The Common Market for East and Southern Africa (COMESA) is the largest regional economic community in Africa. It has a free trade area comprised of 21 member states and a population of about 586 million. In 2009, COMESA launched a customs union. COMESA aims at promoting regional integration through trade and the development of natural and human resources for the mutual benefit of all people in the region. To aid in the achievement of its objectives, COMESA has established various institutions such as the Eastern and Southern African Trade and Development Bank, the COMESA Regional Investment Agency and the COMESA Competition Commission (CCC), among others. This article focuses on the role of the CCC in furthering the objectives of COMESA.
The CCC was established under Article 6 of the COMESA Competition Regulations promulgated in 2004. This regional competition law was enacted to ensure fair competition and transparency among economic enterprises in the COMESA region and to harmonise national competition policies thereby creating a uniform regional economic environment. CCC was set up with the mandate of enforcing the provisions of the Regulations in relation to trade between Member States and to promote fair competition within COMESA by monitoring and investigating anti-competitive practices of undertakings in the region. CCC is also mandated to mediate disputes between Member States concerning anti-competitive conduct.
CCC became operational in January 2013. It is based in Lilongwe, Malawi. It regulates trading activities that have or are likely to have a cross-border impact. CCC reduces the need for cross- border transactions to be assessed within each member state, thereby bringing more efficiency and cost-effectiveness to the conduct of business in COMESA. CCC is recognised as a legal person in each of the COMESA states, thereby facilitating the seamless discharge of its functions in all states. It has power to investigate cases in any member state, as long as the economic activities concerned have a cross-border impact, thereby satisfying the jurisdictional requirement. CCC adjudicates on issues to do with restrictive business practices and assesses possible mergers to be effected within the region to determine whether they are not anti- competitive. CCC also plays an advocacy role in handling complaints about anti-competitive and other unfair business practices. CCC also works hand in hand with national competition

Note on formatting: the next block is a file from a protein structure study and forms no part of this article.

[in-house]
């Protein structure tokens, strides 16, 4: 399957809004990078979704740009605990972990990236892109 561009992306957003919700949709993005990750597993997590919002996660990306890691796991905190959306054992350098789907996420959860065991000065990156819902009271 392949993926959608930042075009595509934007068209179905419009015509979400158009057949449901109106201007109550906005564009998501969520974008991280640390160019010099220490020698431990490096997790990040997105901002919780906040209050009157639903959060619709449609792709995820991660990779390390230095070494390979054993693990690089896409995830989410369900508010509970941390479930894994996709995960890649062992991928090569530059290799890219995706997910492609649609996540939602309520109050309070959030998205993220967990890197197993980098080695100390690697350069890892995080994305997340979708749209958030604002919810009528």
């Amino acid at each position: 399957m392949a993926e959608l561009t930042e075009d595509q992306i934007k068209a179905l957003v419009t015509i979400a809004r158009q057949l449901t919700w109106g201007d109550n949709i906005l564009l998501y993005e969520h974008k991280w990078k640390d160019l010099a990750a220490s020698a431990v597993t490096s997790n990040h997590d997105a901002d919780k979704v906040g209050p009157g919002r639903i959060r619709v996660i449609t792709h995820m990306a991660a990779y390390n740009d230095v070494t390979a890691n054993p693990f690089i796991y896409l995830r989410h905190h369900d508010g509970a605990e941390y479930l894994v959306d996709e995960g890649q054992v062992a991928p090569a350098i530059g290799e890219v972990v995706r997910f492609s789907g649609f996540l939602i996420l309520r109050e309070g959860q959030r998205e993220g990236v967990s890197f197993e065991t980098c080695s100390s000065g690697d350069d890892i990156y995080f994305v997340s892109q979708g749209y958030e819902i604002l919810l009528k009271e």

authorities in providing training and disseminating information about competition law and regional integration. For example, in April 2022, CCC hosted a Competition Law conference in Livingstone, Zambia. In September 2022, CCC also co-hosted a competition law training and conference in Salima, Malawi, alongside the Centre for Competition, Regulation and Economic Development. Thus, CCC cooperates significantly with national competition authorities and other stakeholders, including academic and research institutions.
In light of the foregoing, it is clear that the work of CCC in promoting fair competition, thereby significantly contributing to trade and investment in the COMESA region, must be applauded. CCC regulates a critical element of economic activities and helps ensure that there is harmony in the economic environment of the member states.